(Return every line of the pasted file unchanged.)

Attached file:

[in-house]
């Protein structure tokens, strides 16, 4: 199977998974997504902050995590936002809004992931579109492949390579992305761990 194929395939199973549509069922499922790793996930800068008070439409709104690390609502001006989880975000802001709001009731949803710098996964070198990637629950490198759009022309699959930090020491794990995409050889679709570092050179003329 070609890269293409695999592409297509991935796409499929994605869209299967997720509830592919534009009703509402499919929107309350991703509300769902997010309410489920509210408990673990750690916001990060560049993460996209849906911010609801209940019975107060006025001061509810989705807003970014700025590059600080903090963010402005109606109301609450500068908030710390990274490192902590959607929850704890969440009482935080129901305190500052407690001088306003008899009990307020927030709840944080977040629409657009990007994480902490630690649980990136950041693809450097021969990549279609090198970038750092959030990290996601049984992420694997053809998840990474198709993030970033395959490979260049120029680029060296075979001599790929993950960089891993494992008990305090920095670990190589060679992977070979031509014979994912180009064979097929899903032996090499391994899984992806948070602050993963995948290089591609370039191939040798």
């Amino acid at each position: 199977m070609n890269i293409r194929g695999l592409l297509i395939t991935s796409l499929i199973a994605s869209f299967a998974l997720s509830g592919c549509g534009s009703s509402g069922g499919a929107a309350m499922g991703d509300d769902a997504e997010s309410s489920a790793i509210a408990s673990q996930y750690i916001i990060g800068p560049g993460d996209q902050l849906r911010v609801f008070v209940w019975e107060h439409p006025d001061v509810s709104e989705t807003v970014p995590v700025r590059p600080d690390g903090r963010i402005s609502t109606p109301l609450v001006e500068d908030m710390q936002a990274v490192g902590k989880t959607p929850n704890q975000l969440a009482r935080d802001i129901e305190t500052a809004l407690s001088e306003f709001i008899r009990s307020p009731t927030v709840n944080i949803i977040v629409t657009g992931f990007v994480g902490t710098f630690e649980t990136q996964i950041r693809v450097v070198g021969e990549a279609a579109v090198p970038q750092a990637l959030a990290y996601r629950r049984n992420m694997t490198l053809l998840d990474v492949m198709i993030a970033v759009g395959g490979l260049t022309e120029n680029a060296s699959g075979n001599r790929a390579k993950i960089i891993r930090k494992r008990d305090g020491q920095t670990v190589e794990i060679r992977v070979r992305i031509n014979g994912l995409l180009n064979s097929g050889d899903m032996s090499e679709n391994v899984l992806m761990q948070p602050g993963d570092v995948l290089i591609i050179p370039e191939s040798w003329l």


[in-house]
């Protein structure tokens, strides 16, 4: 199977998974997504902050995590936002809004992931579109492949390579992305761990 194929395939199973549509069922499922790793996930800068008070439409709104690390609502001006989880975000802001709001009731949803710098996964070198990637629950490198759009022309699959930090020491794990995409050889679709570092050179003329 070609890269293409695999592409297509991935796409499929994605869209299967997720509830592919534009009703509402499919929107309350991703509300769902997010309410489920509210408990673990750690916001990060560049993460996209849906911010609801209940019975107060006025001061509810989705807003970014700025590059600080903090963010402005109606109301609450500068908030710390990274490192902590959607929850704890969440009482935080129901305190500052407690001088306003008899009990307020927030709840944080977040629409657009990007994480902490630690649980990136950041693809450097021969990549279609090198970038750092959030990290996601049984992420694997053809998840990474198709993030970033395959490979260049120029680029060296075979001599790929993950960089891993494992008990305090920095670990190589060679992977070979031509014979994912180009064979097929899903032996090499391994899984992806948070602050993963995948290089591609370039191939040798």
């Amino acid at each position: 199977m070609n890269i293409r194929g695999l592409l297509i395939t991935s796409l499929i199973a994605s869209f299967a998974l997720s509830g592919c549509g534009s009703s509402g069922g499919a929107a309350m499922g991703d509300d769902a997504e997010s309410s489920a790793i509210a408990s673990q996930y750690i916001i990060g800068p560049g993460d996209q902050l849906r911010v609801f008070v209940w019975e107060h439409p006025d001061v509810s709104e989705t807003v970014p995590v700025r590059p600080d690390g903090r963010i402005s609502t109606p109301l609450v001006e500068d908030m710390q936002a990274v490192g902590k989880t959607p929850n704890q975000l969440a009482r935080d802001i129901e305190t500052a809004l407690s001088e306003f709001i008899r009990s307020p009731t927030v709840n944080i949803i977040v629409t657009g992931f990007v994480g902490t710098f630690e649980t990136q996964i950041r693809v450097v070198g021969e990549a279609a579109v090198p970038q750092a990637l959030a990290y996601r629950r049984n992420m694997t490198l053809l998840d990474v492949m198709i993030a970033v759009g395959g490979l260049t022309e120029n680029a060296s699959g075979n001599r790929a390579k993950i960089i891993r930090k494992r008990d305090g020491q920095t670990v190589e794990i060679r992977v070979r992305i031509n014979g994912l995409l180009n064979s097929g050889d899903m032996s090499e679709n391994v899984l992806m761990q948070p602050g993963d570092v995948l290089i591609i050179p370039e191939s040798w003329l």